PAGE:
The Nissan 370Z offers something unique for a sports car. It’s available as a coupe or convertible with the driving dynamics and sexy styling of a sports car at a price that doesn’t put it out of reach for all but the privileged few.
A sports car’s appeal starts with its style and the Nissan 370Z has plenty. Our convertible was a bright Deep Pearl Blue that attracted plenty of attention. It is long, low, and wide with the promise of a thoroughly powerful and enjoyable drive. There are “Z” emblems on the fenders, bi-functional xenon headlights, and LED turn signals. It looks fantastic.
Open the door and this sports car is so small and so low that there is absolutely no possibility of a graceful entry or exit. Once you slide into those seats, however, they are more comfortable than the average sports car. The driver’s seat is 8-way adjustable while the passenger has a 4-way adjustable seat. Both are supportive with heavy bolstering but avoid becoming stiff and uncomfortable. Due to the small cockpit, the range of adjustment is limited, but most will be able to find a good driving position.
Since this is a sports car, there are only two seats and there isn’t much room. That’s pretty typical, but the Nissan 370Z is exceptionally snug. There isn’t room for anything but people, so if you have a passenger and any more than a wallet, then they’re going to be holding your stuff in their lap.
The interior, despite its cramped dimensions, is simple, clean, and almost elegant. The power folding soft-top is operated with the touch of a button with no need to work any latches. There are synthetic suede inserts on the door panels, contrast stitching, and simple, easily read controls rather than a dashboard cluttered with unnecessary information.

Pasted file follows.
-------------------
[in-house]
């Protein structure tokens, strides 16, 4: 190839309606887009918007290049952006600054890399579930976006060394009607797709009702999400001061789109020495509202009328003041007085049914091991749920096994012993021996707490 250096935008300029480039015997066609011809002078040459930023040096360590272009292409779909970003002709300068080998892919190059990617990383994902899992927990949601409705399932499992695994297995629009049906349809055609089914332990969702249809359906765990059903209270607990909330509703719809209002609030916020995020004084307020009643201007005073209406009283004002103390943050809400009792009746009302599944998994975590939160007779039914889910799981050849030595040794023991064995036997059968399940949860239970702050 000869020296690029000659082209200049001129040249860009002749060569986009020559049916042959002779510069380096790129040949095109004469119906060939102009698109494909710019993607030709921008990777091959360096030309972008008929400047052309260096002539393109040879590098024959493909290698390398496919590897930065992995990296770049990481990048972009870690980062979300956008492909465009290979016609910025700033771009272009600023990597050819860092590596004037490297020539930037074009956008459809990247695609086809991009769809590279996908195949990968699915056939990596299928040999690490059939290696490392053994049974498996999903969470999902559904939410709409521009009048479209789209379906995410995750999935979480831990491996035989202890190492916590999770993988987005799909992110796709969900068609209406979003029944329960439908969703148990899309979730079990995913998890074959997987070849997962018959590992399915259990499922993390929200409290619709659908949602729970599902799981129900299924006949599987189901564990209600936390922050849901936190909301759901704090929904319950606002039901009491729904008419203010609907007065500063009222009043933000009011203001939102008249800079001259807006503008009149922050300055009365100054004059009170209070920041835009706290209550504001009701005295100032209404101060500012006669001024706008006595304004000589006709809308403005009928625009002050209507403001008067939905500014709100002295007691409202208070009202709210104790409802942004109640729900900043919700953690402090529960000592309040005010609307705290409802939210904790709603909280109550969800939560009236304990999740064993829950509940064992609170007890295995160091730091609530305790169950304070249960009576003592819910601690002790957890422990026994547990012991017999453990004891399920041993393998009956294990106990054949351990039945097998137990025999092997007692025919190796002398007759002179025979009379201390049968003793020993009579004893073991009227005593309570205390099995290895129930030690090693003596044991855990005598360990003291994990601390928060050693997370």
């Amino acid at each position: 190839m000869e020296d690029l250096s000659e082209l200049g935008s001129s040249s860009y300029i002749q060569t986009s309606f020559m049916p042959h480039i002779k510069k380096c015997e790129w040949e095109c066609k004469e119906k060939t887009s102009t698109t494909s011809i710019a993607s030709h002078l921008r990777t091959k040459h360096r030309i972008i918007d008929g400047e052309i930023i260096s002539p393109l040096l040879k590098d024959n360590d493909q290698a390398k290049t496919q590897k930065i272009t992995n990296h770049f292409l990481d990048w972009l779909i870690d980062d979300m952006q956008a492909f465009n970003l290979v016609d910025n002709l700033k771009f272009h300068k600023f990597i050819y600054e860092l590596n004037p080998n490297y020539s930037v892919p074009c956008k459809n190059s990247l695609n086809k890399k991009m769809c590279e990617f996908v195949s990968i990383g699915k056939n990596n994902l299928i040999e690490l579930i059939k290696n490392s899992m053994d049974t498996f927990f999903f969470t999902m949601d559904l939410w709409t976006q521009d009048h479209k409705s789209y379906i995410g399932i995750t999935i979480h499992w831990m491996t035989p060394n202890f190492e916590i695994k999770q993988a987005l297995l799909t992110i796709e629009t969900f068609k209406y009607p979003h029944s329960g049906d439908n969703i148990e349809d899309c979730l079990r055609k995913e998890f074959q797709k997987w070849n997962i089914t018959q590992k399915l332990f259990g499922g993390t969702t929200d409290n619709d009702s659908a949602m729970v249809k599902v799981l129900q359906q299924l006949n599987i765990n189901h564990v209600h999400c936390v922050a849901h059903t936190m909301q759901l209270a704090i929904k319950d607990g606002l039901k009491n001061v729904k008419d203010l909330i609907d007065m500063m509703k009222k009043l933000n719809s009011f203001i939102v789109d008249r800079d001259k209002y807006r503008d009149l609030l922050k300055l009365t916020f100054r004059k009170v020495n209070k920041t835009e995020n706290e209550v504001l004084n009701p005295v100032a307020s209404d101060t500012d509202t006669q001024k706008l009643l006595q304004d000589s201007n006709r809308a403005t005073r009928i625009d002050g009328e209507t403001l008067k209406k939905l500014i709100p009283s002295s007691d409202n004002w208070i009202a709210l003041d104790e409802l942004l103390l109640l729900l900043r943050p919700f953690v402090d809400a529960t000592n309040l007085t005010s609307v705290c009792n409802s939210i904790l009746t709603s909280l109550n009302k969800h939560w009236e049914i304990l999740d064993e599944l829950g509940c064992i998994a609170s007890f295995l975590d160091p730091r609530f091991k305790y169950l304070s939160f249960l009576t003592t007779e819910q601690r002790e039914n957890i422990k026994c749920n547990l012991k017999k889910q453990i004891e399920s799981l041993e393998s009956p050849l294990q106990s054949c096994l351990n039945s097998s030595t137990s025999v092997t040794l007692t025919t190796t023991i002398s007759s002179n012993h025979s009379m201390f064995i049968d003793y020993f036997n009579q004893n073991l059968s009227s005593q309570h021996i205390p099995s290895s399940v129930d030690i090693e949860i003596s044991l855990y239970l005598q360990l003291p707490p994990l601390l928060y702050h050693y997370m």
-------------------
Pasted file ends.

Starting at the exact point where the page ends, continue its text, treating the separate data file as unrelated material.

Sports cars lean one of two directions. They’re either so jam-packed with dials, displays, and readouts that even a jet fighter pilot would be dazzled, or they’re simple, functional, and unobtrusive. The 2016 Nissan 370Z is the later, which puts the focus right where it should be, on driving the car.
This little sports car is exactly what it promises on the outside and exactly what you want in a roadster. It is responsive, with a 3.7-liter V6 providing 332 horsepower and 270 lb-ft of torque. This is a very light vehicle, so that engine makes the car move on a moment’s notice. This is paired to a 7-speed automatic transmission with downshift rev-matching and there are paddle shifters if you want to do the work.
Leave it alone and let it do its own thing and the 370Z does very nicely, but if you want to be aggressive, then use those paddle shifters and this somewhat mild-mannered roadster becomes a beast. It has a loud though not intrusive rumble that sounds wonderful, especially with the top down on a sunny day. The Nissan sport brakes are solid providing confident braking and control when attacking the road.
Taking corners is child’s play even at speed with no lean or roll. The 370Z wants to be driven. The only thing holding you back is that pesky speed limit sign and your own skill. This is a genuinely fun, aggressive sports car that still manages to smooth out just enough of the bumps and harshness to be a daily driver handling long commutes.
Where it doesn’t succeed is in managing road and wind noise. Yes, it’s a convertible. It’s not going to be as quiet as a coupe, but this is annoyingly loud. It sounds as though a window is down even when it’s not, which can be downright distracting at highway speeds. Competitors like the BMW Z4 or Audi TT manage noise better.
Infotainment includes AM/FM/CD and an 8-speaker Bose sound system with 2 subwoofers. It’s controlled through a 7″ touchscreen and also has SiriusXM, Bluetooth streaming and hands-free phone control as well as USB and Nissan’s hard drive navigation system. It’s minimalist without a lot of the fuss found in many systems. Some might call this dated, but we’d call it refreshing. Simple can be better, especially in a sports car.
The 2016 Nissan 370Z starts at under $30K for the coupe, but our Roadster Grand Touring Sport was priced at $49,400. That’s a big range, but it’s also one that lets you get into a very fun car at a price that can fit most budgets. If you’re looking for sports car fun with aggressive styling and a drop-top to enjoy the sun, then the 370Z delivers.
2016 Nissan 370Z Roadster Touring Sport
Base Price: $49,400
Price As Tested: $49,620 (not including destination charge)
- Solid Handling
- Lots of Power
- Road and Wind Noise
- Cramped Cockpit